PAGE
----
feed lines to the individual elements. However, at high frequencies (above 1 2 G H z or so) the small spacing between elements makes individual waveguide feed lines difficult to
attach, especially in two-dimensional arrays. T o alleviate this
problem, we propose the use of optical fibre or integrated
waveguide feeding, possibly to an optoelectronic transmit/
receive module monolithically integrated on a substrate such
as GaAs or InP. Such a module would consist of a high-speed
photodiode, laser diode or LED, an amplifier and a waveguide element, as illustrated in Fig. 1. When functioning in the
Acknowledgments: Authors are grateful to Prof. S. K. Lahiri,
Coordinator, Microelectronics Centre for helpful suggestions.
S. K. RAY
C K MAlTl
N. B. CHAKRABARTI
28th March 1990
Microelectronics Centre, Department of Electronics & ECE
IIT Kharagpur, India
References
1
SUGANO. T.
(Ed.): ’Application of plasma processes to VLSI tech-
nology’ (John Wiley and Sons, New York, 1985)
2 AOAMS,
A.e., and CAPIO,
c. D.: ‘The deposition of silicon dioxide
films at reduced pressure’, J. Electrochem. Soc., 1979, 126, pp.
1042-1046
3 CHIN,B. L., and V A N OE VEN,E. :P ‘Plasma TEOS process for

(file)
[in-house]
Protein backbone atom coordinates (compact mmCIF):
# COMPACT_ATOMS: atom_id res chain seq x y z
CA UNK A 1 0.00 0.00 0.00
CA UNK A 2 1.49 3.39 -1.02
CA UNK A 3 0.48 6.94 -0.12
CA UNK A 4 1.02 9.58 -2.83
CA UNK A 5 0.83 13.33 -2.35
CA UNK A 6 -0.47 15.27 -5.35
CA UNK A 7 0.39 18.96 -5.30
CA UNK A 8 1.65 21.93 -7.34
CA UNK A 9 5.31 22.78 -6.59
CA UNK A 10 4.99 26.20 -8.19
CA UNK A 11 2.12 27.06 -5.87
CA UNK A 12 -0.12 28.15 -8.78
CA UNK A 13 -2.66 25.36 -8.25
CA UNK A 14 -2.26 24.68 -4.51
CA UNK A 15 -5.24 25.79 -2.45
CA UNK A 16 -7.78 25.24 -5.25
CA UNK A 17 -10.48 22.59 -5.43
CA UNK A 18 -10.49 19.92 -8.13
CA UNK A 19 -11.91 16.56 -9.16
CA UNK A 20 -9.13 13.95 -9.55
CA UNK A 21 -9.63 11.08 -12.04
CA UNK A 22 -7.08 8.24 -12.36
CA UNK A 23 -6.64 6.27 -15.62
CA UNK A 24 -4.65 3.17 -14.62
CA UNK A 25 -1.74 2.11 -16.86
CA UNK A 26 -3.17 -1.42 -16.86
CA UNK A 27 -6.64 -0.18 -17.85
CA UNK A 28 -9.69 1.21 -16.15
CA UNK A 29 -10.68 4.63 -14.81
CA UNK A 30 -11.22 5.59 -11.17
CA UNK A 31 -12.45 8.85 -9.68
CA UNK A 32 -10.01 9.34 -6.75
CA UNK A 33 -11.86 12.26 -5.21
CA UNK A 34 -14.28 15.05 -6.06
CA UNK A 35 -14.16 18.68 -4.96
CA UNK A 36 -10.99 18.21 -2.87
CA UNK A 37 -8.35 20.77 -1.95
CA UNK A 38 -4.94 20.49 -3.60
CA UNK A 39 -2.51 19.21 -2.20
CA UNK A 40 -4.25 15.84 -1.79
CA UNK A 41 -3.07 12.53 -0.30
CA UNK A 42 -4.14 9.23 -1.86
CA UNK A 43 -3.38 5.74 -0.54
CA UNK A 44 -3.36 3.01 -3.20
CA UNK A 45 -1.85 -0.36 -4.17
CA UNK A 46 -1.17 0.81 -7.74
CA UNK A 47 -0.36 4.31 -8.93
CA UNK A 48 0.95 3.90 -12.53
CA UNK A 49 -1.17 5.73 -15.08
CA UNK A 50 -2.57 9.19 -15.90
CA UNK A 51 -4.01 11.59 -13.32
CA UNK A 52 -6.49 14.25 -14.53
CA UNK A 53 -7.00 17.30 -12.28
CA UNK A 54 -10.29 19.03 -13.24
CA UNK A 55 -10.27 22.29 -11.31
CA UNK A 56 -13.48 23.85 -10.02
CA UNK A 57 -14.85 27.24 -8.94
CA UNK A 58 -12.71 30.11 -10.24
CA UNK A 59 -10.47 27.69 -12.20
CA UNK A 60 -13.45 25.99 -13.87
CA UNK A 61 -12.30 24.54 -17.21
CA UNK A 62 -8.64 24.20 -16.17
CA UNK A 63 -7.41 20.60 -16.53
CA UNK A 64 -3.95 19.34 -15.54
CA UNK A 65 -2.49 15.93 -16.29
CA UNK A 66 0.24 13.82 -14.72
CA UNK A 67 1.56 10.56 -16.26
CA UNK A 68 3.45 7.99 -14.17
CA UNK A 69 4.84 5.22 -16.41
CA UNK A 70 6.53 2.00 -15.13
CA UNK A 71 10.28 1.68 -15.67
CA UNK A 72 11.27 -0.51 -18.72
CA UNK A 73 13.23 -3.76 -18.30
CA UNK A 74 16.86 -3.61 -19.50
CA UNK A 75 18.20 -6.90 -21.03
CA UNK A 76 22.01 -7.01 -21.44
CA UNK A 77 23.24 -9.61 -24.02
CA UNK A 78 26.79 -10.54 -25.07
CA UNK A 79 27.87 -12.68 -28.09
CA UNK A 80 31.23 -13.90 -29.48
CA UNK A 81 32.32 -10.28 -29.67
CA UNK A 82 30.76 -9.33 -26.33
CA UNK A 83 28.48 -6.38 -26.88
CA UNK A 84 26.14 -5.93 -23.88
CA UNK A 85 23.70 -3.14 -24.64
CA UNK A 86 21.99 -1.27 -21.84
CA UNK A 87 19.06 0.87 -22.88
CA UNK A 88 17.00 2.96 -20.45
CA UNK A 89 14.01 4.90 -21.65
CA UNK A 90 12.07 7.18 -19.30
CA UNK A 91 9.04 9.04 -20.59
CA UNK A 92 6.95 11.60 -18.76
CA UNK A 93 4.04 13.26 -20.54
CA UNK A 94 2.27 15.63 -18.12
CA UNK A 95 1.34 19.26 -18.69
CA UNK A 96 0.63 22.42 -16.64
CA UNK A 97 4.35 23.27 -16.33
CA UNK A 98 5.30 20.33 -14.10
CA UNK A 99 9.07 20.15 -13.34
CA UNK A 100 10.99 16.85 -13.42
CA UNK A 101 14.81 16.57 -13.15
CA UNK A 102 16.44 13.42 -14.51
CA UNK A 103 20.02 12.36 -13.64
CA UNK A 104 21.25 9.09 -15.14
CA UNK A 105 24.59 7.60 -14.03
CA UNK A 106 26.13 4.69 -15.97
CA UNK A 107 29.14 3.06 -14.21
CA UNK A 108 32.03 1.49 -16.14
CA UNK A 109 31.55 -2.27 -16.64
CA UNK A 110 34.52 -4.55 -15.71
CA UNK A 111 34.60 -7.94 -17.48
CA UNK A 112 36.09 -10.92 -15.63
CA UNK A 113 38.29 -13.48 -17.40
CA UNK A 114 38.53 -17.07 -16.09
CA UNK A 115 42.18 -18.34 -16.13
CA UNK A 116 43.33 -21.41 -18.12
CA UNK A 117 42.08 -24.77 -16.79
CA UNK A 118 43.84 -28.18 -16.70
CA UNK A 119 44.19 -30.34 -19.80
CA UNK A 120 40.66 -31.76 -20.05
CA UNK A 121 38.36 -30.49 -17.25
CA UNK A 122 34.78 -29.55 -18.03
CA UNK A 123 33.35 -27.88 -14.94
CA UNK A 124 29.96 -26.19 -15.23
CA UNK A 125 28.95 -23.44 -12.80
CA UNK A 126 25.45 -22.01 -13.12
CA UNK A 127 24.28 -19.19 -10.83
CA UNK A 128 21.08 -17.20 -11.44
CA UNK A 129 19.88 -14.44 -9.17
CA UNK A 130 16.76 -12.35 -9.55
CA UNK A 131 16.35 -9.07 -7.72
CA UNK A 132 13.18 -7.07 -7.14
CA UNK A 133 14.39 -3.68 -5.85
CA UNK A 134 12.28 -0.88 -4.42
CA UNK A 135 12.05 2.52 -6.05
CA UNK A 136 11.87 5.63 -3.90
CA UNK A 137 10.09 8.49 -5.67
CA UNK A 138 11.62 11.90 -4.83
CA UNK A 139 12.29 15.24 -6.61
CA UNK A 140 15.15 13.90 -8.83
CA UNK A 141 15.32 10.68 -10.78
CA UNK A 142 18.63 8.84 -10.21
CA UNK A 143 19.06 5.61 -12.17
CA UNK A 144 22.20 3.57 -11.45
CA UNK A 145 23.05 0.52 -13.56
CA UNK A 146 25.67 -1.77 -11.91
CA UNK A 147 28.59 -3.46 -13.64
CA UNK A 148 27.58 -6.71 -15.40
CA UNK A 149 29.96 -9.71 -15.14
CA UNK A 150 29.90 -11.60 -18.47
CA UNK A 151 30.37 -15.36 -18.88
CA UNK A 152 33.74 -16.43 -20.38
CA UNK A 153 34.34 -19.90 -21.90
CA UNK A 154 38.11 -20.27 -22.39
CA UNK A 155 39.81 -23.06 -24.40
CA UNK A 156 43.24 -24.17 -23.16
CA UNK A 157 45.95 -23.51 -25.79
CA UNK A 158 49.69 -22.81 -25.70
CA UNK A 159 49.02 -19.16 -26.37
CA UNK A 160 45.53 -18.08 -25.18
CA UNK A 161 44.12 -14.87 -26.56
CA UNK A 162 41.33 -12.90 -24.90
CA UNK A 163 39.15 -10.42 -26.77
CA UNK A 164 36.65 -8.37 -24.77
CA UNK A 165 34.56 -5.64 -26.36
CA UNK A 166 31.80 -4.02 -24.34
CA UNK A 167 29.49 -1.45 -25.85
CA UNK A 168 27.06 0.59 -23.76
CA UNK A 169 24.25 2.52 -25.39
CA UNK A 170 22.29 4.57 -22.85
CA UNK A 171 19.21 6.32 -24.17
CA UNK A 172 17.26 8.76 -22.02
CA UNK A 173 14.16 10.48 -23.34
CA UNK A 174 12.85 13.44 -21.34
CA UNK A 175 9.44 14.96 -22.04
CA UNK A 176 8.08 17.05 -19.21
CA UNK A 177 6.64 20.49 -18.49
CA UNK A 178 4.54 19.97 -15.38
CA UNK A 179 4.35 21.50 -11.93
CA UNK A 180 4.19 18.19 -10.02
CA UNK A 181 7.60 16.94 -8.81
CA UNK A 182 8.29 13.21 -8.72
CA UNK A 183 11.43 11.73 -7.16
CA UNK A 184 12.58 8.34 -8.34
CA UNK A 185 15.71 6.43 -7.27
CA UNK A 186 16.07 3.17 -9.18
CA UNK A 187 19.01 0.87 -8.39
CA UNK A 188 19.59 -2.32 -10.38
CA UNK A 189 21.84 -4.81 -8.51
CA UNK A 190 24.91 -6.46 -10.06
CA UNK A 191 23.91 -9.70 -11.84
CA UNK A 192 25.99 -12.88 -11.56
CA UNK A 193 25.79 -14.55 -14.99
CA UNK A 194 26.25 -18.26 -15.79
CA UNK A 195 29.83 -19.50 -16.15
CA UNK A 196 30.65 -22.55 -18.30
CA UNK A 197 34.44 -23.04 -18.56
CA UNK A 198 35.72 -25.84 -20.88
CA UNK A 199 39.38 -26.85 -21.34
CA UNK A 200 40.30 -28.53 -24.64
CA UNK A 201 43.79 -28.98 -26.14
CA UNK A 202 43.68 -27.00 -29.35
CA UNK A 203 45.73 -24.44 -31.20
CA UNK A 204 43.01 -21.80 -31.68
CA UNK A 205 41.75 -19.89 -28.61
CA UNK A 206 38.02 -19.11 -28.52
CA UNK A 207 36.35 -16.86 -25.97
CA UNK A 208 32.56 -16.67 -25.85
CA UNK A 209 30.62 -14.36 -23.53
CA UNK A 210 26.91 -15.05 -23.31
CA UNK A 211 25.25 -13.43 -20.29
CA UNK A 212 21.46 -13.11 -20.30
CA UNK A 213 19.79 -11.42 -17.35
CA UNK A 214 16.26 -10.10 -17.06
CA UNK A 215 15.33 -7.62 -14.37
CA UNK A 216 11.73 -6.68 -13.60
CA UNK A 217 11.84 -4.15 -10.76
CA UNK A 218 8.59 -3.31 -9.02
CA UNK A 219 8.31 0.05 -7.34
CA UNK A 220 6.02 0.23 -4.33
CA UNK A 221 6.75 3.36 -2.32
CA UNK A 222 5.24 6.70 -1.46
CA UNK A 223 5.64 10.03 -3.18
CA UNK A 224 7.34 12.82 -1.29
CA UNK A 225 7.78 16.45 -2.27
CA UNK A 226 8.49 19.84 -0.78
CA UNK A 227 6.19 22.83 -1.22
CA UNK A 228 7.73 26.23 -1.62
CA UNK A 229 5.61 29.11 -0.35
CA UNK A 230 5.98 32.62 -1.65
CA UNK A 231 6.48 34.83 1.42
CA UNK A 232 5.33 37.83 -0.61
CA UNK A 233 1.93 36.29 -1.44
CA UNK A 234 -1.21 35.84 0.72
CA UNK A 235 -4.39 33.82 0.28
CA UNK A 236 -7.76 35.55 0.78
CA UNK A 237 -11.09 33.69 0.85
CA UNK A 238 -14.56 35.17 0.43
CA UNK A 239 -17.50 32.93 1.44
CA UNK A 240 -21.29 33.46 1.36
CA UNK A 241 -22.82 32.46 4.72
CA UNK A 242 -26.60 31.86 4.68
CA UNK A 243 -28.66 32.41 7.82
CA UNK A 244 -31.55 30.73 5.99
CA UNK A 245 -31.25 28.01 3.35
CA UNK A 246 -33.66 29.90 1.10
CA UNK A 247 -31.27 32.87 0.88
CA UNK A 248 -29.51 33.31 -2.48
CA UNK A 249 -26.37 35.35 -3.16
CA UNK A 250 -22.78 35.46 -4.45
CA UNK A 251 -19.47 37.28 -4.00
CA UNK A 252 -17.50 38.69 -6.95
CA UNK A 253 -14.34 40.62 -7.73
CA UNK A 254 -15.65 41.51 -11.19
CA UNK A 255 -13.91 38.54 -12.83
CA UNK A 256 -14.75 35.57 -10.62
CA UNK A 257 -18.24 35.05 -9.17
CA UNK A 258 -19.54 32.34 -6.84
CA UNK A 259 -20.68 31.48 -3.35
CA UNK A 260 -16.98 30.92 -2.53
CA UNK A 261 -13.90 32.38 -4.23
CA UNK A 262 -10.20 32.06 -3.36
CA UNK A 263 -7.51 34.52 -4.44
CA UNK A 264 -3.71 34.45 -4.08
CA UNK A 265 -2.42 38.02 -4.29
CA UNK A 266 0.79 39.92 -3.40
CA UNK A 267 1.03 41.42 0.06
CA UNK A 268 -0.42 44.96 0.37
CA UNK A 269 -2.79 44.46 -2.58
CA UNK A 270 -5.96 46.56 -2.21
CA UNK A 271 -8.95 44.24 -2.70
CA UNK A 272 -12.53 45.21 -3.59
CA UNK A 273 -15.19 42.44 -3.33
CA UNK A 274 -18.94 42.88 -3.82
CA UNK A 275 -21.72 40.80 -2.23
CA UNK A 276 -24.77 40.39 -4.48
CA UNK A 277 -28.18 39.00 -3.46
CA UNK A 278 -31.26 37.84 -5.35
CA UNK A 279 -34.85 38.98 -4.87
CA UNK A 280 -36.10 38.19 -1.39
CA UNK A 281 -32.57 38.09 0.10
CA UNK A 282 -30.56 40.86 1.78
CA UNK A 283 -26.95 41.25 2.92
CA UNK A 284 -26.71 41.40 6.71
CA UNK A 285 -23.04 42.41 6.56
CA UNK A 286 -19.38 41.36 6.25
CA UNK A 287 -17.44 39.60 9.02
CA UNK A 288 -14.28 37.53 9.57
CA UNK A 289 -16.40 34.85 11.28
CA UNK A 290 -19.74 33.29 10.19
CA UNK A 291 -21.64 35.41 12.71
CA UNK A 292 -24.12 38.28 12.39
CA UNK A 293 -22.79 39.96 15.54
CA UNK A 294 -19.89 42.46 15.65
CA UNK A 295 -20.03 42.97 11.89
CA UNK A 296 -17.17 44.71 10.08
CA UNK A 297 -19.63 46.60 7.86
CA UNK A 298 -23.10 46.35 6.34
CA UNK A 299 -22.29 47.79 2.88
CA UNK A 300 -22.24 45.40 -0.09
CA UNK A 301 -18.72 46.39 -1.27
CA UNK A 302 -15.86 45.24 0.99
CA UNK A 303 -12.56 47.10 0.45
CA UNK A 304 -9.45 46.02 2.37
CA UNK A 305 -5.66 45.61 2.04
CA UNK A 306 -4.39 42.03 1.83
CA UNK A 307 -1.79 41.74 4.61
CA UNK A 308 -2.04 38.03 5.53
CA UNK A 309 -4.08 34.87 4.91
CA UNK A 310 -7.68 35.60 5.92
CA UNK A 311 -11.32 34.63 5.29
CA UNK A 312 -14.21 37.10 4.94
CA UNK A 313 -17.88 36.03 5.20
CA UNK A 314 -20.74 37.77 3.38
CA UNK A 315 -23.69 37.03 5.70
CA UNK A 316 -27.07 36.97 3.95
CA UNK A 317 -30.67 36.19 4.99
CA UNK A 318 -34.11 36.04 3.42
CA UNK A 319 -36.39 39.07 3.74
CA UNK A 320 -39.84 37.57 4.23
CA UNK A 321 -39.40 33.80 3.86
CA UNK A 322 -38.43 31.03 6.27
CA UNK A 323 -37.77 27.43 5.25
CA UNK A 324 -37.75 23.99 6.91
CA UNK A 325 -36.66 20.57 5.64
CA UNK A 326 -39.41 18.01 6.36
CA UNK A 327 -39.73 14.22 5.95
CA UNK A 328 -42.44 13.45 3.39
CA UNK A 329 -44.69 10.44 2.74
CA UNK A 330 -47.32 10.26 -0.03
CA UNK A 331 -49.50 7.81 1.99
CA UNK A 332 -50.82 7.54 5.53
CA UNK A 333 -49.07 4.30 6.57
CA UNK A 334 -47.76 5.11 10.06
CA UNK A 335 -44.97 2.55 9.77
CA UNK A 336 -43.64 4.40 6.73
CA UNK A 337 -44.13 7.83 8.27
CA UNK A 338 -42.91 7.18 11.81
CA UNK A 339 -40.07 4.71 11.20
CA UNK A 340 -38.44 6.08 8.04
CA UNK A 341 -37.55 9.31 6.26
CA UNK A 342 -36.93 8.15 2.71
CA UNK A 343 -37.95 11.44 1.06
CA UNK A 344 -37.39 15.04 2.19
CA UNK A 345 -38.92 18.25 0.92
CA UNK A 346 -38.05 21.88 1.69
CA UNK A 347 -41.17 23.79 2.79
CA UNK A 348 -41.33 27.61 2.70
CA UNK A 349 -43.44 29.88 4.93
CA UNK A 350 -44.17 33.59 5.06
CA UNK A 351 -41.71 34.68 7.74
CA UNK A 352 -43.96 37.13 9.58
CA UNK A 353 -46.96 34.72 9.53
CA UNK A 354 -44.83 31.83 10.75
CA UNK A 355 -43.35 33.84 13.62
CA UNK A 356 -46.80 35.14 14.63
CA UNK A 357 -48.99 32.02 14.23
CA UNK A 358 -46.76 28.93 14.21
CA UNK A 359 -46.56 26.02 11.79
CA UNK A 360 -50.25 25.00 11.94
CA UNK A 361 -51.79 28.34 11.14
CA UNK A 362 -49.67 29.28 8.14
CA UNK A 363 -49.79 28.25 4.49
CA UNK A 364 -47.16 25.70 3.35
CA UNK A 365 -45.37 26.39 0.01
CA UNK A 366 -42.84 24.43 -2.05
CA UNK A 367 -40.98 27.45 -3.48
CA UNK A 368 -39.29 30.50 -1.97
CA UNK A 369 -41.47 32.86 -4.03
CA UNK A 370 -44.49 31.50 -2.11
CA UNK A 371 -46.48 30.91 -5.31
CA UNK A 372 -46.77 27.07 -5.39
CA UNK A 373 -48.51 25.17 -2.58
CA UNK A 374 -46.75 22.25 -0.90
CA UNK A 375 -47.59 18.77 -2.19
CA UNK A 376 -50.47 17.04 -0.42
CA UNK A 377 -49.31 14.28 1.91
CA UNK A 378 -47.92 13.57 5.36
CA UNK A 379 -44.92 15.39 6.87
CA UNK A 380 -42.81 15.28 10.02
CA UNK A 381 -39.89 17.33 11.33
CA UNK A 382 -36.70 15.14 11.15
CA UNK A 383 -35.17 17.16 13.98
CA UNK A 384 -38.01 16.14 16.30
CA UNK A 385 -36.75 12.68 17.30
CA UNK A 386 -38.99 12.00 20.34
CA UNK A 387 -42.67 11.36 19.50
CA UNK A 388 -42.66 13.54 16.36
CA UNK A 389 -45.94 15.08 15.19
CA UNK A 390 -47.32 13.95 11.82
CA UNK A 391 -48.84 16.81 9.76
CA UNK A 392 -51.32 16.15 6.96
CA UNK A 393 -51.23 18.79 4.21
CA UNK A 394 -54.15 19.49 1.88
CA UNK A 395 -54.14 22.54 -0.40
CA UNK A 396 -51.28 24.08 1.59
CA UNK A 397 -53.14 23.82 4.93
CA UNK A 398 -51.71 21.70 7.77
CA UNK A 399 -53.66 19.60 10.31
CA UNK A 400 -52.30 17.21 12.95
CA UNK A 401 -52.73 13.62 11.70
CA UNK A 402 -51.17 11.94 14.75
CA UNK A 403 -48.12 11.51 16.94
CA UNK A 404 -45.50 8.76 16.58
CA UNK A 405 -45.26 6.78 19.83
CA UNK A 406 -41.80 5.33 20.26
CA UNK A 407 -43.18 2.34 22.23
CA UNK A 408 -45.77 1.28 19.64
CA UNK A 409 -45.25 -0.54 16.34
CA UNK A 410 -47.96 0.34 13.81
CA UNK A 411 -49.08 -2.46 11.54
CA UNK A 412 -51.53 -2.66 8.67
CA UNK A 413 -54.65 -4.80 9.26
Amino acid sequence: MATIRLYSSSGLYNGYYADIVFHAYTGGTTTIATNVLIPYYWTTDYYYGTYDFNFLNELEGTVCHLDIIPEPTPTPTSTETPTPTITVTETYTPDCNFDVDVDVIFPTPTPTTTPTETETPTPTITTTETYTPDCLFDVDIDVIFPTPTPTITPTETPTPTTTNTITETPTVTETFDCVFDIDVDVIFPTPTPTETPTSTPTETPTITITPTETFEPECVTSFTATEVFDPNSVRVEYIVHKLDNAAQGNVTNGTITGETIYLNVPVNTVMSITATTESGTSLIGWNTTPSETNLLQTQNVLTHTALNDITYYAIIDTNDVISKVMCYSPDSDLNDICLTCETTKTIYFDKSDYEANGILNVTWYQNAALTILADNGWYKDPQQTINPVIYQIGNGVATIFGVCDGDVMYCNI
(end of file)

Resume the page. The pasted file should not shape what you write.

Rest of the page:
interlayer dielectric applications’, Solid State Technol., 1988, 34,
pp. 119-122
e. K., and CHAKRABARTI, N. B.: ‘Oxidation of
4 RAY,s. K., MAITI,
silicon in microwave oxygen plasma’. Proc Int. Sym. Electronic
Devices, Circuits and Systems, Kharagpur 1987. pp. 291-294
K., MAITI, c. K., LAHIRI, s. K.,and CHAKRABARTI,
N. B.:‘Low
temperature deposition of silicon oxide films by microwave plasma
CVD of TEOS’, Semicond. Sci. Technol., 1990, in press
6 KIROV,
K. I., GMRGIEV,
s. s., GEROVA,
E. v., and ALEKSANDROVA,
s. P.:
‘Investigation of SiO, layers deposited by plasma decomposition
of tetra-ethoxy silane in a planar reactor’, Phys. Stat. Sol., 1978,
48, pp. 609-613
A. K.: ‘Synthesis of high quality ultra-thin
7 ROY, P. K., and SINHA,
gate oxides for VLSI applications’, A T & T Tech. J., 1988, pp.
s.
5 RAY,
155- 174
transmitting mode, the module accepts an optical signal from
an optical fibre. This signal is converted by the photodiode
into an electrical signal which is then amplified and radiated
into free space by the antenna. In receiving mode, a microwave signal is detected by the antenna, is amplified and converted by the light source (a laser diode or LED) into an
optical signal which is coupled into another optical fibre.
Apart from providing a compact corporate feed configuration,
this arrangement allows for remote positioning of the antenna
with respect to the signal source, because of the low losses in
optical fibre transmission. Phase shifting could be accomplished under optical control by including coherent detection